Judging from the 4k + likes this comment received at last check, I’m not the only one who loved it. But why?

Because as you read it, can’t you picture the scene he sets out? Even if you’ve never had this exact experience, don’t you feel as if you can relate?

This is what makes your writing memorable- when you make people feel something. What you write or what you actually say has less of an impact than how they feel. For my second example-

Last year I went along to an event hosted by a colleague of mine, Tara Mollel. During one exercise, she talked about the value of compliments and wanted a volunteer. I figured what was the worst that could happen, so I raised my hand. I should note that by this stage, we’d been there a couple of hours, done a few exercises and I’d played a reasonably active part in the group discussions- so it wasn’t as if Tara knew nothing about me before she spoke.

What she then said to me, after volunteering…I remember the first part, where she thanked me for giving my time to come along to the event. But what she said next, I don’t remember. I just remember that I got that same feeling you get in a movie, when the protagonist delivers an inspirational, profound speech and stirring music soars and leaves you with this fresh, uplifted sensation. Needless to say, by the time Tara finished addressing me in front of the room, I was glowing.

To this day, I remember it clearly. But even though I can’t remember what she said, I remember it so vividly because of how I felt.

So think about this when you write- because yes the technical details matter. But if you can go beyond just sharing helpful information with your readers- if you can find your unique voice, take people into what it’s like to be you and see things as you do- and make them feel something?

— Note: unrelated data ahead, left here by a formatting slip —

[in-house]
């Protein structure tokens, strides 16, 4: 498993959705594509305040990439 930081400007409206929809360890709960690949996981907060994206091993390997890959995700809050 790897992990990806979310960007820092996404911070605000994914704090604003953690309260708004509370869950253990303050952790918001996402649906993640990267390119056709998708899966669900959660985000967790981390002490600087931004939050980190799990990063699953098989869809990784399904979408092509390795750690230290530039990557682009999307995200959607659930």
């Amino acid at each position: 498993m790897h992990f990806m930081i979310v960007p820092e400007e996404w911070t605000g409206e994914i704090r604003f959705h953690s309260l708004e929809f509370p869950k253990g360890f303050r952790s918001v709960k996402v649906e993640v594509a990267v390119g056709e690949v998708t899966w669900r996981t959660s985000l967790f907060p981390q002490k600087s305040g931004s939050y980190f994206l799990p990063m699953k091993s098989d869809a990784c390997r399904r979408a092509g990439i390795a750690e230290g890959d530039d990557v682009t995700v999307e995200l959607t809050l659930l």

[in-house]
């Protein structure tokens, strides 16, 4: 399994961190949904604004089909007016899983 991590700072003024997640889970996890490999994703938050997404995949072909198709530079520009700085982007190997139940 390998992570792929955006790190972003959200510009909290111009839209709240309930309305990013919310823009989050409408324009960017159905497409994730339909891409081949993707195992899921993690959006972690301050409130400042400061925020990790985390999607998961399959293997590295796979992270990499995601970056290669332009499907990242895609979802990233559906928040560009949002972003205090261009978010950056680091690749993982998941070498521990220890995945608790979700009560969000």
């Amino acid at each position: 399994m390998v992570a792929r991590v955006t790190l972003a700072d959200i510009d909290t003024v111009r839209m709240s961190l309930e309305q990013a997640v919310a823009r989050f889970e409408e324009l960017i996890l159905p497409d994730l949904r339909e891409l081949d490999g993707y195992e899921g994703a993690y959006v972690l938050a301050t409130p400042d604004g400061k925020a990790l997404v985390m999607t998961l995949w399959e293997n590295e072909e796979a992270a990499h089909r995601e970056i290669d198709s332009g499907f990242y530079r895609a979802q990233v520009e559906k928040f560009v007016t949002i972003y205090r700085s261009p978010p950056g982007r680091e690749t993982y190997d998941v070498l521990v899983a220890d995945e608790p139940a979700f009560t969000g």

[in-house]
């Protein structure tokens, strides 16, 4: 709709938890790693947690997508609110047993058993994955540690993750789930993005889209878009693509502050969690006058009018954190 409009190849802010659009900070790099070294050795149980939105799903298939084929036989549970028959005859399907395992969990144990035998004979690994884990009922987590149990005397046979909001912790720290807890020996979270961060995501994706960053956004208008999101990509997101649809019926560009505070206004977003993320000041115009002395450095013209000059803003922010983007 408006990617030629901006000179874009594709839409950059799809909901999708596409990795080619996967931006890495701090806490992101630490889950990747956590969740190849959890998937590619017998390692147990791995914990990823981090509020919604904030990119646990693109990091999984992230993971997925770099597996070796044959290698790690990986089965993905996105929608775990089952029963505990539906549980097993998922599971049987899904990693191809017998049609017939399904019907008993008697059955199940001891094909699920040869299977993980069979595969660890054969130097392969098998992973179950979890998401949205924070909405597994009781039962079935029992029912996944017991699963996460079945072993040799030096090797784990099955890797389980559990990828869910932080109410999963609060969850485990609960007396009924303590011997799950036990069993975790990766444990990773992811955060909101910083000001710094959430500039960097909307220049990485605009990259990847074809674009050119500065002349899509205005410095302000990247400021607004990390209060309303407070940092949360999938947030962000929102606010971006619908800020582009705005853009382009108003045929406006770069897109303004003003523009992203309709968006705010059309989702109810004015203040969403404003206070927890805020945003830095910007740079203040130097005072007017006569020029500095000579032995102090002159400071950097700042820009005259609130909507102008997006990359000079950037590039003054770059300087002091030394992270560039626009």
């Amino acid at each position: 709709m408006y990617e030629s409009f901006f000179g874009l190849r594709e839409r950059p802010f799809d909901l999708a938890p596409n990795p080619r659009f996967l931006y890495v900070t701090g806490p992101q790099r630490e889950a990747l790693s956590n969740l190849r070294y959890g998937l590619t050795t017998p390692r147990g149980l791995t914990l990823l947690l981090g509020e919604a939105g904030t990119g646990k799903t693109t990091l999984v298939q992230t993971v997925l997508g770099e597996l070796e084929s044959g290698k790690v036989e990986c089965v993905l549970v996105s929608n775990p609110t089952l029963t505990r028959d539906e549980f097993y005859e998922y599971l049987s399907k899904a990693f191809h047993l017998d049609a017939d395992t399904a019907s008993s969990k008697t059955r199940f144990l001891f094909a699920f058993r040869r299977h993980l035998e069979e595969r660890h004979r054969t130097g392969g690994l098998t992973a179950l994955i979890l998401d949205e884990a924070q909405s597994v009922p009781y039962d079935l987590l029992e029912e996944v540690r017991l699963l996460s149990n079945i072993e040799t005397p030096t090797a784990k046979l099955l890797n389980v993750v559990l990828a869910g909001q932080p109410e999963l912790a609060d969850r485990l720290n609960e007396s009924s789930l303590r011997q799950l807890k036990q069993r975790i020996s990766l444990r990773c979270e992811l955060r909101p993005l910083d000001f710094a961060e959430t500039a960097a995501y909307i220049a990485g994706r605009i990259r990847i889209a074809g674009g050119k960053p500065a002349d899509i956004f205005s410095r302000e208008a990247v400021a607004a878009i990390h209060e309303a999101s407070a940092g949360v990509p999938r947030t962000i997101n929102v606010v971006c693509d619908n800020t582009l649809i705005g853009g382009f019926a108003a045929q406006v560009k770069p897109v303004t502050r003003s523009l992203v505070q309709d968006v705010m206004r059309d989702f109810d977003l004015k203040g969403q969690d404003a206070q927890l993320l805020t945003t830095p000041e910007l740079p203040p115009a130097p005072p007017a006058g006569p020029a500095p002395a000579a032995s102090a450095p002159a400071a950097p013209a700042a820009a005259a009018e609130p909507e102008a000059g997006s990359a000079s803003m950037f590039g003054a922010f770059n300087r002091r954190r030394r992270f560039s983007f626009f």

You will truly be memorable. I wish you all the best as you go ahead and write…

And if you want to find out how we can achieve this with your content? Contact me

Here’s Why You MIGHT Need A Copywriter…

copywriter

So…

You know what copywriting is…

You know what a copywriter does…

You have associates or friends who use copywriting services…

BUT-

You haven’t considered the idea of using one yourself.

Maybe you don’t think you need one, and you know what?

There’s a good chance you’re right! But first- why not be absolutely certain and run through this quick checklist. For the video, take a look here:

Here’s Why You MIGHT Need A Copywriter…

Otherwise, keep the following in mind- it’s crucial to remember, whatever you decide:

Outside of paid listings, search engines (like Google) rank businesses not just on keywords, but also how regularly the content of a particular web address is updated or added to. So the more that your online content is added to or updated? The better your SEO rankings…

And the better your SEO rankings, the more prominent you are online. The more prominent you are online, the more enquiries you’re getting. The more enquiries you’re getting, the more sales you’re making…and so on…

But all of this starts with the strength of your online content- it’s simple as that.

“Great!” you might think. But-

Do you (or your team) have the time needed to keep updating or adding to your online content?

Because if you decide to take care of it yourself, it doesn’t matter how well you can write- it always takes time. Time to:

  • Brainstorm ideas
  • Research
  • Write the first draft
  • Edit it
  • Edit it again
  • Compile it
  • Post it, finally!

Even for somebody like me it takes time (and I do this for a living!)

So with all this in mind…

Could you afford to use copywriting services for your business?

If you realise you need to be getting content out there and you want to discuss the best strategy for this-

Get in touch. We’ll discuss what you need in order to drive up your leads, sales- and those repeat customers who are worth their weight in gold to your business.